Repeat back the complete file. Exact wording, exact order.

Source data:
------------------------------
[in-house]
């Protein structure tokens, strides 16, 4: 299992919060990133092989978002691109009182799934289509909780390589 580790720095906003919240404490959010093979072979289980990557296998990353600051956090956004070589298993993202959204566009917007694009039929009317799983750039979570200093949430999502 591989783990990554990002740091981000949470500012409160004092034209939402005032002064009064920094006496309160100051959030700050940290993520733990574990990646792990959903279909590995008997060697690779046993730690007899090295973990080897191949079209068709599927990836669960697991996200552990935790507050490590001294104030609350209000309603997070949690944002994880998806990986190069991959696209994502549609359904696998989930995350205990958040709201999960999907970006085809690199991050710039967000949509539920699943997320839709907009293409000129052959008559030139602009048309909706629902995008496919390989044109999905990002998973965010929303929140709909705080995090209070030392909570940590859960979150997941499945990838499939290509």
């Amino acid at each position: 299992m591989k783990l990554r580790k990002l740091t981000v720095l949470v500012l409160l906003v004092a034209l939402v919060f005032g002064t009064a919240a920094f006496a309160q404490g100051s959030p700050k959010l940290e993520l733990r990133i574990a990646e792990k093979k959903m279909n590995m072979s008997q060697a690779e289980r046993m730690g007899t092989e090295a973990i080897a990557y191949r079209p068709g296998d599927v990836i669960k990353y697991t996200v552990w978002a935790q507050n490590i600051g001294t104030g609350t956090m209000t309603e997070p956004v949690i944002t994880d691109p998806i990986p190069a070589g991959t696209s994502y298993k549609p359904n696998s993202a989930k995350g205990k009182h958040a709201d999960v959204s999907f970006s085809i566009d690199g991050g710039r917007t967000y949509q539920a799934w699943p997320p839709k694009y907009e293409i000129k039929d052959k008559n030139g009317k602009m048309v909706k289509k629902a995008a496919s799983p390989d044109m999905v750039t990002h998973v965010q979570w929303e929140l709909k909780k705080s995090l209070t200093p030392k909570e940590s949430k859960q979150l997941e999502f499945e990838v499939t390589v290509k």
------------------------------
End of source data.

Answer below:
[in-house]
């Protein structure tokens, strides 16, 4: 299992919060990133092989978002691109009182799934289509909780390589 580790720095906003919240404490959010093979072979289980990557296998990353600051956090956004070589298993993202959204566009917007694009039929009317799983750039979570200093949430999502 591989783990990554990002740091981000949470500012409160004092034209939402005032002064009064920094006496309160100051959030700050940290993520733990574990990646792990959903279909590995008997060697690779046993730690007899090295973990080897191949079209068709599927990836669960697991996200552990935790507050490590001294104030609350209000309603997070949690944002994880998806990986190069991959696209994502549609359904696998989930995350205990958040709201999960999907970006085809690199991050710039967000949509539920699943997320839709907009293409000129052959008559030139602009048309909706629902995008496919390989044109999905990002998973965010929303929140709909705080995090209070030392909570940590859960979150997941499945990838499939290509």
């Amino acid at each position: 299992m591989k783990l990554r580790k990002l740091t981000v720095l949470v500012l409160l906003v004092a034209l939402v919060f005032g002064t009064a919240a920094f006496a309160q404490g100051s959030p700050k959010l940290e993520l733990r990133i574990a990646e792990k093979k959903m279909n590995m072979s008997q060697a690779e289980r046993m730690g007899t092989e090295a973990i080897a990557y191949r079209p068709g296998d599927v990836i669960k990353y697991t996200v552990w978002a935790q507050n490590i600051g001294t104030g609350t956090m209000t309603e997070p956004v949690i944002t994880d691109p998806i990986p190069a070589g991959t696209s994502y298993k549609p359904n696998s993202a989930k995350g205990k009182h958040a709201d999960v959204s999907f970006s085809i566009d690199g991050g710039r917007t967000y949509q539920a799934w699943p997320p839709k694009y907009e293409i000129k039929d052959k008559n030139g009317k602009m048309v909706k289509k629902a995008a496919s799983p390989d044109m999905v750039t990002h998973v965010q979570w929303e929140l709909k909780k705080s995090l209070t200093p030392k909570e940590s949430k859960q979150l997941e999502f499945e990838v499939t390589v290509k």